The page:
Monday, August 26, 2019

"Now what do we do?"

Here’s what I sort of noticed – when a TV series or limited TV series starts with a high concept premise and becomes successful, the series generally seems to wander in subsequent years.

To some degree that was LOST, although they did manage some pretty inventive future storylines (which they weren’t able to successfully resolve). But for me it was really apparent on the 2004 Fox series, PRISON BREAK. The first season was great. They broke out of prison. Season two all the convicts were just running around. In later seasons they constructed other prisons for them to escape from, but the shark had long since been jumped.

Series that are imported and Americanized often have this problem because usually the original series has a finite number of episodes and an ending. But here we have to keep the show going. A good example might be HOMELAND. Their first season was GREAT. But once the “Brody” issue was resolved then came “Now what do we do?

IN TREATMENT is another example. Season one followed the lead of the original Israeli series. In season two they were on their own and it looked it.

DEAD TO ME was renewed recently for a second season.  Everything was resolved and in fact the Judy character should go to prison.  Let's see how they wiggle out of that.  

Was MAD MEN ever as good as its first season? And even though the series remained excellent, I’d still put season one of THE SOPRANOS above all the others.

DEXTER had the serial killer of the season and other than the first and whatever season John Lithgow was on, the show never recaptured the magic.

At this point, I should say there are exceptions. For me the best one is BREAKING BAD. That series just got better and more compelling.

But for every BREAKING BAD there were five ORPHAN BLACK’s. I sooooo loved the first season of that series and by the end didn’t give a shit about anything. “Now let’s try this… now let’s try that… now let’s try something else.” The seams were definitely showing.

I can come up with other examples and I’m sure you will come up with even more.

But the latest example is KILLING EVE. The first season Sandra Oh is trying to stop a fascinating lady assassin/psychopath. They eventually confront each other, big shocking twist at the end, and it’s on to season two. And although there were some wonderful scenes and moments in the second season, here the producers had to concoct reasons to put them together; the storyline went from implausible to slightly insane. And ended with the now-obligatory shocking ending. I can almost bet the writers are sitting around right now saying, “Now what?”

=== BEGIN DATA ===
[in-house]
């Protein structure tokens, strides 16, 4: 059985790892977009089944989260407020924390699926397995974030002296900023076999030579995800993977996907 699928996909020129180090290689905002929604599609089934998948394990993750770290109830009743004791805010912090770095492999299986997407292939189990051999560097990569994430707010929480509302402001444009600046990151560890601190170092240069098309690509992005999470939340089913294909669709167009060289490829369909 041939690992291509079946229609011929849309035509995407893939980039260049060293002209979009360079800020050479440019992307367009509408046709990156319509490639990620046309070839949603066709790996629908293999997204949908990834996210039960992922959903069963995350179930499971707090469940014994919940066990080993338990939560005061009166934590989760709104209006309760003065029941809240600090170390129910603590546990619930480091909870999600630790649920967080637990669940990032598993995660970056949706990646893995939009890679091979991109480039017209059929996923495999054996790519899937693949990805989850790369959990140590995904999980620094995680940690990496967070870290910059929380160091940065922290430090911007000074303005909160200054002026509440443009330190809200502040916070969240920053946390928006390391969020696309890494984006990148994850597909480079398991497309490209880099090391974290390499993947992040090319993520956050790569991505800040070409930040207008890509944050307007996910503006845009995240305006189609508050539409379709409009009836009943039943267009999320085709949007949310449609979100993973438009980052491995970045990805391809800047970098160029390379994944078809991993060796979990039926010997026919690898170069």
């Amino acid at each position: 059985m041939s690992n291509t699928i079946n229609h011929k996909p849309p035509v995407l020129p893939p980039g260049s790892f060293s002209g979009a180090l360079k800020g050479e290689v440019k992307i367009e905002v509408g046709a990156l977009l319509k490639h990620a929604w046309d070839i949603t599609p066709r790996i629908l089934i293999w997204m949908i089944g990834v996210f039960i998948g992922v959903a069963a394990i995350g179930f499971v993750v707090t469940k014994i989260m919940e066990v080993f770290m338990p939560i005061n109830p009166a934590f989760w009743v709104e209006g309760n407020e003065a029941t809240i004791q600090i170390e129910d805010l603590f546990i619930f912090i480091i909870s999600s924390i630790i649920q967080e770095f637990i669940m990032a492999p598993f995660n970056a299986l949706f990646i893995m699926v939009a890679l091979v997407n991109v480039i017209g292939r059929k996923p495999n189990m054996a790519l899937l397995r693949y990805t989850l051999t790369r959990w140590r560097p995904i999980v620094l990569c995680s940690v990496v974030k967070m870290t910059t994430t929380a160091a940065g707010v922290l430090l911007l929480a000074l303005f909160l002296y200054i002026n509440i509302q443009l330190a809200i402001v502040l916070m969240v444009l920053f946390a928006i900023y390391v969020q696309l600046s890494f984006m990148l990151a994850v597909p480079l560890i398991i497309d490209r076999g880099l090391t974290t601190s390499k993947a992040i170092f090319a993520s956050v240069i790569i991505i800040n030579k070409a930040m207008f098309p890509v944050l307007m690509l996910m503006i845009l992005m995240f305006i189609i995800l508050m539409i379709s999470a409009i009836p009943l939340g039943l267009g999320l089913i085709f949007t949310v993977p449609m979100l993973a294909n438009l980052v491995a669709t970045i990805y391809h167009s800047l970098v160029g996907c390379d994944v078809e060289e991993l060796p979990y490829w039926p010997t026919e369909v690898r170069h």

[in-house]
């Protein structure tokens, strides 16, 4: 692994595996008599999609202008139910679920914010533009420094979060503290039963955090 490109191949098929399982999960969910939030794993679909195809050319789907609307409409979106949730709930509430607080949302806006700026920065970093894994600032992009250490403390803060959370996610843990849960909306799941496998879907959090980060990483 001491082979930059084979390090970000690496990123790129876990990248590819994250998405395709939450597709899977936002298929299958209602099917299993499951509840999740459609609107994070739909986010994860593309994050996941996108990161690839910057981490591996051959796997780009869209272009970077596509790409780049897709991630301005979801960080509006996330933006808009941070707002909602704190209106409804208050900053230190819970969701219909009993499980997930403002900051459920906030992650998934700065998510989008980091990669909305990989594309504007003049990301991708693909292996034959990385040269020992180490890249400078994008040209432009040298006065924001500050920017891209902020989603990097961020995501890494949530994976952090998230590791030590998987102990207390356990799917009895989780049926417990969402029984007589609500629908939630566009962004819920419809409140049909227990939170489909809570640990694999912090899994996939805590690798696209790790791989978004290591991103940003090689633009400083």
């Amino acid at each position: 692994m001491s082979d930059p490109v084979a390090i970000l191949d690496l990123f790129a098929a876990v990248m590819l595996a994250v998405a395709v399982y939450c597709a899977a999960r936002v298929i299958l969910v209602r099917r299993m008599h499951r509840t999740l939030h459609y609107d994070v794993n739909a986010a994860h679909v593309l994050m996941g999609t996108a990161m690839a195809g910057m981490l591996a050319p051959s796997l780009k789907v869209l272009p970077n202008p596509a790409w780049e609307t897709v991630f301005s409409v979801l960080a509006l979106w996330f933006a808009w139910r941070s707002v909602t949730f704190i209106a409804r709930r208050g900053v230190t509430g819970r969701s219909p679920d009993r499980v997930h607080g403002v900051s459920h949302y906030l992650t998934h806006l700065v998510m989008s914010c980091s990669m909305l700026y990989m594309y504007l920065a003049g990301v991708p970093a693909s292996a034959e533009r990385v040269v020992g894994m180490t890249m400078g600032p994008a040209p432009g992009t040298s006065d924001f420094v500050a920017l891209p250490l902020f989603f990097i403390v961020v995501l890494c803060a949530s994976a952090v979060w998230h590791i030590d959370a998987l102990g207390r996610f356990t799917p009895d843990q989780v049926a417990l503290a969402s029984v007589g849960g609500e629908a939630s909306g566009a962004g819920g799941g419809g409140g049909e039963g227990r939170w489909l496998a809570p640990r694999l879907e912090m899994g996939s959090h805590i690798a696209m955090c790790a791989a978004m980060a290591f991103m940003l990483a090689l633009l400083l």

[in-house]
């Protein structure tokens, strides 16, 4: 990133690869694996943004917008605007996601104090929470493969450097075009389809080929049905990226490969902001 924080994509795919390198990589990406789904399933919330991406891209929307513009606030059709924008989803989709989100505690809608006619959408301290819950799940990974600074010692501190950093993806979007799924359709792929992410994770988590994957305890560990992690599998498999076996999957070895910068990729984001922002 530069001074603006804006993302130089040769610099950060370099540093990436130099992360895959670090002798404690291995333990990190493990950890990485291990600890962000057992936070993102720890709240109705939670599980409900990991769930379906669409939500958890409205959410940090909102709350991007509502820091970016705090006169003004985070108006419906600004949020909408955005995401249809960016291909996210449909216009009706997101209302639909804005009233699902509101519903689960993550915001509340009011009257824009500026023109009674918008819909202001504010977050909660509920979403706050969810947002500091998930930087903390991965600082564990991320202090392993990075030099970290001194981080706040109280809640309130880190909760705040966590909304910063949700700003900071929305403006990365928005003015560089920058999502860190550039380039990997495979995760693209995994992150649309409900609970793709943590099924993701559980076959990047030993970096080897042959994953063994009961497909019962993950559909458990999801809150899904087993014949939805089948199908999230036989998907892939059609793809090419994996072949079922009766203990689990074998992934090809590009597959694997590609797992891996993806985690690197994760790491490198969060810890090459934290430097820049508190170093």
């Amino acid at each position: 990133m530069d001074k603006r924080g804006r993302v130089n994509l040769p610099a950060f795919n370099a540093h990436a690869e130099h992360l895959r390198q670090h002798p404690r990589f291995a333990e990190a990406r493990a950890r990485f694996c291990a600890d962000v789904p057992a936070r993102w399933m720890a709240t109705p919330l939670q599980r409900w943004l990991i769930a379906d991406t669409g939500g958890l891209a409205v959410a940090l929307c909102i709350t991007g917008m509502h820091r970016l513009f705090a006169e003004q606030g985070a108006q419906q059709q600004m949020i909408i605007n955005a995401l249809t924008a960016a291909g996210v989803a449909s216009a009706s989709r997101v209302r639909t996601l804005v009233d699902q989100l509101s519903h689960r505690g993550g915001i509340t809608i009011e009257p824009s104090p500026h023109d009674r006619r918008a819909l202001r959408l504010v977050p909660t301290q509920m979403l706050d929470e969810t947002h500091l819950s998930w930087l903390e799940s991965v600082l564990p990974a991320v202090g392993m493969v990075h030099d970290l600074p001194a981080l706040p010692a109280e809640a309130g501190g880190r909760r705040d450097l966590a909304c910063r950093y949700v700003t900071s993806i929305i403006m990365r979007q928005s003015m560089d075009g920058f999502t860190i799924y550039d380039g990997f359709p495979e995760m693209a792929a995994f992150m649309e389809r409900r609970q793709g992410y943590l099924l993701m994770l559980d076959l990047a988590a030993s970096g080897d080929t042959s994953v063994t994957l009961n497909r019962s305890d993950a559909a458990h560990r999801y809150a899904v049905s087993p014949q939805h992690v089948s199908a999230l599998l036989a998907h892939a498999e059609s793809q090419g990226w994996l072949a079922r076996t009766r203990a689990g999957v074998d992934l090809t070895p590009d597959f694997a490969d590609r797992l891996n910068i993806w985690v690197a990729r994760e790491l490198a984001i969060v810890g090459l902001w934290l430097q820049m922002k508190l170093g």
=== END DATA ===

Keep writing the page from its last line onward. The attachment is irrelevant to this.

It’s the Faustian contract you sign when you do high concept series. They’re not meant to be dragged-out for five seasons. So often season two becomes a whole different show. The TV version of “a sequel.” Which is fine except it’s rarely as good as the original show. You can’t beat Tony Soprano’s mother putting a hit out on him, or Dexter learning the “Ice Truck Killer” is really his brother.

I just hope that if there’s a season five of KILLING EVE, Sandra & the assassin are not running a dress shop together in Soho.


alkali said...

I generally agree although I thought the following seasons of In Treatment worked very well, particularly John Mahoney, Hope Davis, and Allison Pill role in season 2 and Irrfan Khan and Dane DeHaan in Season 3. De gustibus.

Steve said...

Mr. Robot is a prime example. First season was killer. Subsequent seasons, not so much.

Paul V. said...

Mad Men should have ended the moment that Don told Betty that his real name was Dick Whitman. The entire show was about his secret life. Once that secret was out, the dramatic tension was gone.

Sopranos was never the same after Nancy Marchand died. Without Tony's mother in the mix, the show just wasn't the same. It became this thing where every season they had to import a new nemesis for Tony.

I loved every season of Orphan Black, if for nothing else than Tatiana Maslany's performance.

Funny enough (no pun intended), Danny McBride seems to get this better than others. Vice Principals lasted two seasons, and was brilliant.

Another example is The Leftovers. I think it's the best show I've ever seen, and they smartly ended it after three seasons. They told their story, and got out of Dodge.